SB 3.28.24

ūrū suparṇa-bhujayor adhi śobhamānāv
 ojo-nidhī atasikā-kusumāvabhāsau
vyālambi-pīta-vara-vāsasi vartamāna-
 kāñcī-kalāpa-parirambhi nitamba-bimbam
Synonyms: 
ūrū — the two thighs; suparṇa — of Garuḍa; bhujayoḥ — the two shoulders; adhi — on; śobhamānau — beautiful; ojaḥ-nidhī — the storehouse of all energy; atasikā-kusuma — of the linseed flower; avabhāsau — like the luster; vyālambi — extending down; pīta — yellow; vara — exquisite; vāsasi — on the cloth; vartamāna — being; kāñcī-kalāpa — by a girdle; parirambhi — encircled; nitamba-bimbam — His rounded hips.
Translation: 
Next, the yogi should fix his mind in meditation on the Personality of Godhead’s thighs, the storehouse of all energy. The Lord’s thighs are whitish blue, like the luster of the linseed flower, and appear most graceful when the Lord is carried on the shoulders of Garuḍa. Also the yogī should contemplate His rounded hips, which are encircled by a girdle that rests on the exquisite yellow silk cloth that extends down to His ankles.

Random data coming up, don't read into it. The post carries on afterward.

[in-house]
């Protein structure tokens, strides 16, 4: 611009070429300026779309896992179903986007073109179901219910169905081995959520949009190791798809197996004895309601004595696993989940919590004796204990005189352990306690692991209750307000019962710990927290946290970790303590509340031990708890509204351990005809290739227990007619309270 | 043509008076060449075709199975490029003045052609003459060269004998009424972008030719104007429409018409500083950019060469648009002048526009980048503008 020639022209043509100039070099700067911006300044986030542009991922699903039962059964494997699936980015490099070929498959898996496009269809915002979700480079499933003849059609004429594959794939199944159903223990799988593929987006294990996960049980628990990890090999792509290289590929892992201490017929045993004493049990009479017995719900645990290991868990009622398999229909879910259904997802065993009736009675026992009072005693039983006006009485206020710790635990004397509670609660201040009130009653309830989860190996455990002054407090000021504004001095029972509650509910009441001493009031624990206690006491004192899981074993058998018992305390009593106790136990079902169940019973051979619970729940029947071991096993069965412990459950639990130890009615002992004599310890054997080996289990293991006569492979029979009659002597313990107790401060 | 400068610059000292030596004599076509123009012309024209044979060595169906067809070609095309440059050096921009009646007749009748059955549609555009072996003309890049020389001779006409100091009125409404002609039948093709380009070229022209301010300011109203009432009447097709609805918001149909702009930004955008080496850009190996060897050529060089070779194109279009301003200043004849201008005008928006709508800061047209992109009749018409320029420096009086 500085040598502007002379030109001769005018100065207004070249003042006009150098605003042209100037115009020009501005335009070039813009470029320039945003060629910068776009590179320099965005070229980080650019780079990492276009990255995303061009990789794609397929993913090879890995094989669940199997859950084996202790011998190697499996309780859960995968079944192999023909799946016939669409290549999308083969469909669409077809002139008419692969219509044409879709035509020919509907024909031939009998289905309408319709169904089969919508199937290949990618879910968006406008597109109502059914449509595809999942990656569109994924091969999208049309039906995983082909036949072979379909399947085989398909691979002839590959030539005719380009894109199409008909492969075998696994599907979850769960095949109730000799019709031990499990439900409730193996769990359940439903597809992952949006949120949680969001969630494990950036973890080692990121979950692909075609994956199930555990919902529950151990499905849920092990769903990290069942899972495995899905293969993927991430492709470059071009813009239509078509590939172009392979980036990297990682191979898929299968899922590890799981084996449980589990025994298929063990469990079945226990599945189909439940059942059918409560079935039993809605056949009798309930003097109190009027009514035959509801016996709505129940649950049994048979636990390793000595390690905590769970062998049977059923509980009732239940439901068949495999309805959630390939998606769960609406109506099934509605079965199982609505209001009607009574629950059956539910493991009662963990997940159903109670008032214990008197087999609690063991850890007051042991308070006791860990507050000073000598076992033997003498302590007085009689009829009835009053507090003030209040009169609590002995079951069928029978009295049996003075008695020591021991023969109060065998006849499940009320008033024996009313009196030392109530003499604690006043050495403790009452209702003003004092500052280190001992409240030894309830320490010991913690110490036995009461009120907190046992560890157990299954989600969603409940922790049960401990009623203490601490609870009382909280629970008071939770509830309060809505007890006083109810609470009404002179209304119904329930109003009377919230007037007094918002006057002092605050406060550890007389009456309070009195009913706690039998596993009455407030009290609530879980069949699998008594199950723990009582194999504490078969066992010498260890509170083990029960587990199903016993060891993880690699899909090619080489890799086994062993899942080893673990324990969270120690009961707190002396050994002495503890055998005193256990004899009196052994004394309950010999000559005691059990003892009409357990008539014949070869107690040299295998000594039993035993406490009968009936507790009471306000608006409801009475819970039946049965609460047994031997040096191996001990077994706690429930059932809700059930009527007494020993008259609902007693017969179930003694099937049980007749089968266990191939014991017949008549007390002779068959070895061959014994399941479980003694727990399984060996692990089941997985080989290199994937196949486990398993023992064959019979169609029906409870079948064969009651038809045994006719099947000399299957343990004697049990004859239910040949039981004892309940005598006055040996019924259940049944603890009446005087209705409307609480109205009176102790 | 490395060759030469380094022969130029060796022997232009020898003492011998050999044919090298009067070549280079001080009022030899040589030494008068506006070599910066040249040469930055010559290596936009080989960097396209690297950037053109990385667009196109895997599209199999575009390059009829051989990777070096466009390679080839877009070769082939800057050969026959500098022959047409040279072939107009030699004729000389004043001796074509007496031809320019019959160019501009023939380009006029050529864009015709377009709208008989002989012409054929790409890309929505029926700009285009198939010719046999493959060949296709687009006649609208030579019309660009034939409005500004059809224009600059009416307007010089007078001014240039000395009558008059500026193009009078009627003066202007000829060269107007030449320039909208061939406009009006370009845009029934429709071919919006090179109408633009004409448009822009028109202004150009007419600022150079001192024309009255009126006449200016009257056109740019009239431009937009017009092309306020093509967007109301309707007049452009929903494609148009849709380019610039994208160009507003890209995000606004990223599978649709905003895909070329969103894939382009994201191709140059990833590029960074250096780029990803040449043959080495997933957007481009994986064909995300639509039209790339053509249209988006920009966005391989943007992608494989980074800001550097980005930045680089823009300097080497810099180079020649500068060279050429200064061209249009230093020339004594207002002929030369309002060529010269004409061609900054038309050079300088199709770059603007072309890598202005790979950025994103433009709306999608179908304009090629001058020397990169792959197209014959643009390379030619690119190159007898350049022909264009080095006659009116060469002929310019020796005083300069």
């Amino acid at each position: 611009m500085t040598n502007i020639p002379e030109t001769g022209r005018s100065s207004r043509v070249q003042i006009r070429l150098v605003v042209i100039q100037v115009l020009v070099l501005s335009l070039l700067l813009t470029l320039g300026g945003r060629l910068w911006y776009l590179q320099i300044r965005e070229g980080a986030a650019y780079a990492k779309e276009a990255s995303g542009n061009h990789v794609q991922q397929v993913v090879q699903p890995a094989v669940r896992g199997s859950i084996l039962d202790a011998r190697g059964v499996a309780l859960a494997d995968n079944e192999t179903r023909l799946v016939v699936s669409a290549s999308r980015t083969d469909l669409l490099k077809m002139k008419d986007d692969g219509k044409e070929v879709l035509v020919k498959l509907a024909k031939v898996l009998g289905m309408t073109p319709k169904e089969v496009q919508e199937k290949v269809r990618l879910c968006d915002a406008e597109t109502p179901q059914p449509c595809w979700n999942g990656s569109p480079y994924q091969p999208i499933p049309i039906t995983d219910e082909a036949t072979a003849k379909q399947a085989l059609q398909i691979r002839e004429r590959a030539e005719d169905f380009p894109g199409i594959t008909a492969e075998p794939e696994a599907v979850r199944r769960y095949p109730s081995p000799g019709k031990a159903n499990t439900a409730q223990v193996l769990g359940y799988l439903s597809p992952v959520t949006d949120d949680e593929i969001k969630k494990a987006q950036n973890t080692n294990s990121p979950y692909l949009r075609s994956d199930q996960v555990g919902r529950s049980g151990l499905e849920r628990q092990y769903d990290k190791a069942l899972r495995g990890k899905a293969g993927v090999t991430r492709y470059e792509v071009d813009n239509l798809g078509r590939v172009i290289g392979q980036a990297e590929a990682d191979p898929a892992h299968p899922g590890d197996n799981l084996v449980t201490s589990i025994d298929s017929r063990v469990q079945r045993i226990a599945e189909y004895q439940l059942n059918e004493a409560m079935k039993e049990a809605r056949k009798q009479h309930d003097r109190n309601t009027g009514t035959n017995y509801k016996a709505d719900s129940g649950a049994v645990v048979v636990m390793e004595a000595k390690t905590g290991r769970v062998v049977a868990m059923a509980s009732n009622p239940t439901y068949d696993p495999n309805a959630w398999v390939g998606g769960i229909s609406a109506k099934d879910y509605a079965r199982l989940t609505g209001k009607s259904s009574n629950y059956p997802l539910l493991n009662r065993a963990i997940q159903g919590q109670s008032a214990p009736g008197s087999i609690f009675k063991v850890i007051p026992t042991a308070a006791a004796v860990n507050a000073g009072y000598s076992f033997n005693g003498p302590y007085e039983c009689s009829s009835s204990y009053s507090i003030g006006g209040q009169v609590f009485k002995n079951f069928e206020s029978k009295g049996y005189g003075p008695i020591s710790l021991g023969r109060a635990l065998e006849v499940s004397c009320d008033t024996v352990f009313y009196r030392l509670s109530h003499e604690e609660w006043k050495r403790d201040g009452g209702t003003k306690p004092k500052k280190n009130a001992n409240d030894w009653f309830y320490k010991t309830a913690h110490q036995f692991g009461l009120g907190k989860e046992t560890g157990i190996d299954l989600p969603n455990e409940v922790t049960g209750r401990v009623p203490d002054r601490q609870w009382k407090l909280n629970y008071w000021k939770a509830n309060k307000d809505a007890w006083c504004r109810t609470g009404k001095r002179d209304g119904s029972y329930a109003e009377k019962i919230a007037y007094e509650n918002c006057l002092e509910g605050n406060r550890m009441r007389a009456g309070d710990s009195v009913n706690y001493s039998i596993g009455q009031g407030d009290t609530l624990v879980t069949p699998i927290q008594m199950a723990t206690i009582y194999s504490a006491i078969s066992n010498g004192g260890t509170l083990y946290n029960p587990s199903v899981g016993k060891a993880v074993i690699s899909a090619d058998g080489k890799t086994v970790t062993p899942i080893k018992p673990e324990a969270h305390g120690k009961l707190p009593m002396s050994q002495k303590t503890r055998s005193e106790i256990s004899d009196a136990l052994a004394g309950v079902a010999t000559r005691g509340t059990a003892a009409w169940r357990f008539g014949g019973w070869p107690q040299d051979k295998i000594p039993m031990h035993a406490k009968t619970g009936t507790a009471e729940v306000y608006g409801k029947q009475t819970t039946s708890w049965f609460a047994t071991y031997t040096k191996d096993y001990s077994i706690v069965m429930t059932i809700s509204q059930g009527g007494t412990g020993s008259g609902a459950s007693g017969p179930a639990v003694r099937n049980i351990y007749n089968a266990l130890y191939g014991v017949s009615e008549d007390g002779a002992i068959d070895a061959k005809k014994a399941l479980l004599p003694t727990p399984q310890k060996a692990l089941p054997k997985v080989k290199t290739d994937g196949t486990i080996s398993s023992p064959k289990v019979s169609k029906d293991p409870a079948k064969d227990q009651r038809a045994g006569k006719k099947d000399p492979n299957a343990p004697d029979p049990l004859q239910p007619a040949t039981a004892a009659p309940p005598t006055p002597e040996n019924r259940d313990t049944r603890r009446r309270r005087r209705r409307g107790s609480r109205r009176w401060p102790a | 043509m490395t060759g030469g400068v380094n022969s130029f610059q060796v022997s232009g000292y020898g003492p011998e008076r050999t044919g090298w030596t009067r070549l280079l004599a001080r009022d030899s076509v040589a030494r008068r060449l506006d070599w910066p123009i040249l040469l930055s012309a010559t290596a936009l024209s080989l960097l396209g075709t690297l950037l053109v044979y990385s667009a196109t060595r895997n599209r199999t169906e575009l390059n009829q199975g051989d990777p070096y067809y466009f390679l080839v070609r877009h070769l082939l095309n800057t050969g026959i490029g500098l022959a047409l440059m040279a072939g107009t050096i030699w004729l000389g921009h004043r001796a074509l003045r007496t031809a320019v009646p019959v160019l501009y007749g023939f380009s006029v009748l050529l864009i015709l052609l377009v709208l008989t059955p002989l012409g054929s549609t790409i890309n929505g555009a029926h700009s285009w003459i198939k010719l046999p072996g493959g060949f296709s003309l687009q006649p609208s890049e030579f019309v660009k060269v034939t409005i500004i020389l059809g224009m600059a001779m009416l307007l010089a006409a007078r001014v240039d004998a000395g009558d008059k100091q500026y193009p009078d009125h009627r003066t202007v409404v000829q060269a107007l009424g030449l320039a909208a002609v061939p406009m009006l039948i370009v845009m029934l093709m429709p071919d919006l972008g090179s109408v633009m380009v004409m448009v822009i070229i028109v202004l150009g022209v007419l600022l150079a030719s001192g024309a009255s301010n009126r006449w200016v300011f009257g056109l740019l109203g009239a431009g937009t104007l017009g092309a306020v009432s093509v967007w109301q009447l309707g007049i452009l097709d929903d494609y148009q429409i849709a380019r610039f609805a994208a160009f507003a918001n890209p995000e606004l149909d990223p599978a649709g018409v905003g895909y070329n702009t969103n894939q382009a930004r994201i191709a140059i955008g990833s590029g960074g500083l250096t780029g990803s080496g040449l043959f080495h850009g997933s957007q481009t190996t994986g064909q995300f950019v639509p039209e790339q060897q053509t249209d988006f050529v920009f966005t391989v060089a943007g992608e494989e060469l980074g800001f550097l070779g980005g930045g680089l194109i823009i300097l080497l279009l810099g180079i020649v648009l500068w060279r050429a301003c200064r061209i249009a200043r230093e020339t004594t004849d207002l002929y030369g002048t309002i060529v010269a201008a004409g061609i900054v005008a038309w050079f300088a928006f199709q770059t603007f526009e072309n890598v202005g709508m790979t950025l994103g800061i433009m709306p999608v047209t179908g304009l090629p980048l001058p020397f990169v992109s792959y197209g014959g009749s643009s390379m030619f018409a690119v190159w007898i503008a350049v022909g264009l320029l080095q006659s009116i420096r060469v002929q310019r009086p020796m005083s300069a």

Purport: 

The Personality of Godhead is the reservoir of all strength, and His strength rests on the thighs of His transcendental body. His whole body is full of opulences: all riches, all strength, all fame, all beauty, all knowledge and all renunciation. The yogī is advised to meditate upon the transcendental form of the Lord, beginning from the soles of the feet and then gradually rising to the knees, to the thighs, and finally arriving at the face. The system of meditating on the Supreme Personality of Godhead begins from His feet.

The description of the transcendental form of the Lord is exactly represented in the arcā-vigraha, the statue in the temples. Generally, the lower part of the body of the statue of the Lord is covered with yellow silk. That is the Vaikuṇṭha dress, or the dress the Lord wears in the spiritual sky. This cloth extends down to the Lord’s ankles. Thus, since the yogī has so many transcendental objectives on which to meditate, there is no reason for his meditating on something imaginary, as is the practice of the so-called yogīs whose objective is impersonal.